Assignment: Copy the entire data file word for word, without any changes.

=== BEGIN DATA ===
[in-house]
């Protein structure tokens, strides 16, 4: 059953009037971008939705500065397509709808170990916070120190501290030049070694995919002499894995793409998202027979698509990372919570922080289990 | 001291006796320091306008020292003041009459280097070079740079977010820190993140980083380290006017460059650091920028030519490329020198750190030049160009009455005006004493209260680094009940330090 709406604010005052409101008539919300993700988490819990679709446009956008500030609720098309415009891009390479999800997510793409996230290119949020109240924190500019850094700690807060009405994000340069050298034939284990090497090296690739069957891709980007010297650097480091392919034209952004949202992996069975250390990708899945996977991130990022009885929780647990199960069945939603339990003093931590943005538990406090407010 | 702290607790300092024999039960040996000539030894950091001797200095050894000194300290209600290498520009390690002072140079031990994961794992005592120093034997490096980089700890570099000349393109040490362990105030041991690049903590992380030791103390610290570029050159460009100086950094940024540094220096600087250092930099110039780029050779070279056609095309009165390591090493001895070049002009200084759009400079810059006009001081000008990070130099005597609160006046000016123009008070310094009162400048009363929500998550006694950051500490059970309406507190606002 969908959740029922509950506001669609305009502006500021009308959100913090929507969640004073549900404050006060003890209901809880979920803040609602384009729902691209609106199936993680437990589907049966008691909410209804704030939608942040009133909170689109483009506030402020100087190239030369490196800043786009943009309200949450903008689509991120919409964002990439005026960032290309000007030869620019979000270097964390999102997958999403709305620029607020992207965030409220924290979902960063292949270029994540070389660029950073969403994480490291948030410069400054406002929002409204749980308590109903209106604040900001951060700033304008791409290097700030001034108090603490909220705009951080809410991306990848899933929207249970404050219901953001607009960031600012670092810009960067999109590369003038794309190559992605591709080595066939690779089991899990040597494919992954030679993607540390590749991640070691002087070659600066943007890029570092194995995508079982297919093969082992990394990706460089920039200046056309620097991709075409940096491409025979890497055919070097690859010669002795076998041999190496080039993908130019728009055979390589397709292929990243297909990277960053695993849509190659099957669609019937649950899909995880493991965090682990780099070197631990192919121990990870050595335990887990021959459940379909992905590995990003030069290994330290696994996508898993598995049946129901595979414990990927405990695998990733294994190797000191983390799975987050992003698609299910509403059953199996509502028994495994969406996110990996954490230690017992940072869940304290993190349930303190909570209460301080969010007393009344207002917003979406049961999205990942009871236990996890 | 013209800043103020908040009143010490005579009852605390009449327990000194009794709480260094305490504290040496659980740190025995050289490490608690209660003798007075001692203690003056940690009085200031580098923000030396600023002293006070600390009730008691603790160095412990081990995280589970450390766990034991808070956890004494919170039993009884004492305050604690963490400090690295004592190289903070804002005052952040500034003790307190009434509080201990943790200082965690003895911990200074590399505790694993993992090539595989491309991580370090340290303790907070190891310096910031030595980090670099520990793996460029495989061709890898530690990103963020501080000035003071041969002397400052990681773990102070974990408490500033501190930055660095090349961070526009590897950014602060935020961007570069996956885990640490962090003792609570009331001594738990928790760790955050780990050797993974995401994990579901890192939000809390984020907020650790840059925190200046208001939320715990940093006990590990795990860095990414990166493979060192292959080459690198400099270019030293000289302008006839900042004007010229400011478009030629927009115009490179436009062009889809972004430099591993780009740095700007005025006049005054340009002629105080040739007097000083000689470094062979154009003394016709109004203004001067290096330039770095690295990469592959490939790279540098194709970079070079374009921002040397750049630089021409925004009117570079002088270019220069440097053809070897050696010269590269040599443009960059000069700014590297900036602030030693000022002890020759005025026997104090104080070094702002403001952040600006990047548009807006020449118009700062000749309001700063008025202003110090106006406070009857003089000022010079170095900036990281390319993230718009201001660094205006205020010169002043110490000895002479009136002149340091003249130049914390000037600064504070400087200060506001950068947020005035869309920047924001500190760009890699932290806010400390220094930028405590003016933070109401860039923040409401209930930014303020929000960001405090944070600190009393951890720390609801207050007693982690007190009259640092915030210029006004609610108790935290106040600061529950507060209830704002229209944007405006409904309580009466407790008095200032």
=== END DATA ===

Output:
[in-house]
């Protein structure tokens, strides 16, 4: 059953009037971008939705500065397509709808170990916070120190501290030049070694995919002499894995793409998202027979698509990372919570922080289990 | 001291006796320091306008020292003041009459280097070079740079977010820190993140980083380290006017460059650091920028030519490329020198750190030049160009009455005006004493209260680094009940330090 709406604010005052409101008539919300993700988490819990679709446009956008500030609720098309415009891009390479999800997510793409996230290119949020109240924190500019850094700690807060009405994000340069050298034939284990090497090296690739069957891709980007010297650097480091392919034209952004949202992996069975250390990708899945996977991130990022009885929780647990199960069945939603339990003093931590943005538990406090407010 | 702290607790300092024999039960040996000539030894950091001797200095050894000194300290209600290498520009390690002072140079031990994961794992005592120093034997490096980089700890570099000349393109040490362990105030041991690049903590992380030791103390610290570029050159460009100086950094940024540094220096600087250092930099110039780029050779070279056609095309009165390591090493001895070049002009200084759009400079810059006009001081000008990070130099005597609160006046000016123009008070310094009162400048009363929500998550006694950051500490059970309406507190606002 969908959740029922509950506001669609305009502006500021009308959100913090929507969640004073549900404050006060003890209901809880979920803040609602384009729902691209609106199936993680437990589907049966008691909410209804704030939608942040009133909170689109483009506030402020100087190239030369490196800043786009943009309200949450903008689509991120919409964002990439005026960032290309000007030869620019979000270097964390999102997958999403709305620029607020992207965030409220924290979902960063292949270029994540070389660029950073969403994480490291948030410069400054406002929002409204749980308590109903209106604040900001951060700033304008791409290097700030001034108090603490909220705009951080809410991306990848899933929207249970404050219901953001607009960031600012670092810009960067999109590369003038794309190559992605591709080595066939690779089991899990040597494919992954030679993607540390590749991640070691002087070659600066943007890029570092194995995508079982297919093969082992990394990706460089920039200046056309620097991709075409940096491409025979890497055919070097690859010669002795076998041999190496080039993908130019728009055979390589397709292929990243297909990277960053695993849509190659099957669609019937649950899909995880493991965090682990780099070197631990192919121990990870050595335990887990021959459940379909992905590995990003030069290994330290696994996508898993598995049946129901595979414990990927405990695998990733294994190797000191983390799975987050992003698609299910509403059953199996509502028994495994969406996110990996954490230690017992940072869940304290993190349930303190909570209460301080969010007393009344207002917003979406049961999205990942009871236990996890 | 013209800043103020908040009143010490005579009852605390009449327990000194009794709480260094305490504290040496659980740190025995050289490490608690209660003798007075001692203690003056940690009085200031580098923000030396600023002293006070600390009730008691603790160095412990081990995280589970450390766990034991808070956890004494919170039993009884004492305050604690963490400090690295004592190289903070804002005052952040500034003790307190009434509080201990943790200082965690003895911990200074590399505790694993993992090539595989491309991580370090340290303790907070190891310096910031030595980090670099520990793996460029495989061709890898530690990103963020501080000035003071041969002397400052990681773990102070974990408490500033501190930055660095090349961070526009590897950014602060935020961007570069996956885990640490962090003792609570009331001594738990928790760790955050780990050797993974995401994990579901890192939000809390984020907020650790840059925190200046208001939320715990940093006990590990795990860095990414990166493979060192292959080459690198400099270019030293000289302008006839900042004007010229400011478009030629927009115009490179436009062009889809972004430099591993780009740095700007005025006049005054340009002629105080040739007097000083000689470094062979154009003394016709109004203004001067290096330039770095690295990469592959490939790279540098194709970079070079374009921002040397750049630089021409925004009117570079002088270019220069440097053809070897050696010269590269040599443009960059000069700014590297900036602030030693000022002890020759005025026997104090104080070094702002403001952040600006990047548009807006020449118009700062000749309001700063008025202003110090106006406070009857003089000022010079170095900036990281390319993230718009201001660094205006205020010169002043110490000895002479009136002149340091003249130049914390000037600064504070400087200060506001950068947020005035869309920047924001500190760009890699932290806010400390220094930028405590003016933070109401860039923040409401209930930014303020929000960001405090944070600190009393951890720390609801207050007693982690007190009259640092915030210029006004609610108790935290106040600061529950507060209830704002229209944007405006409904309580009466407790008095200032």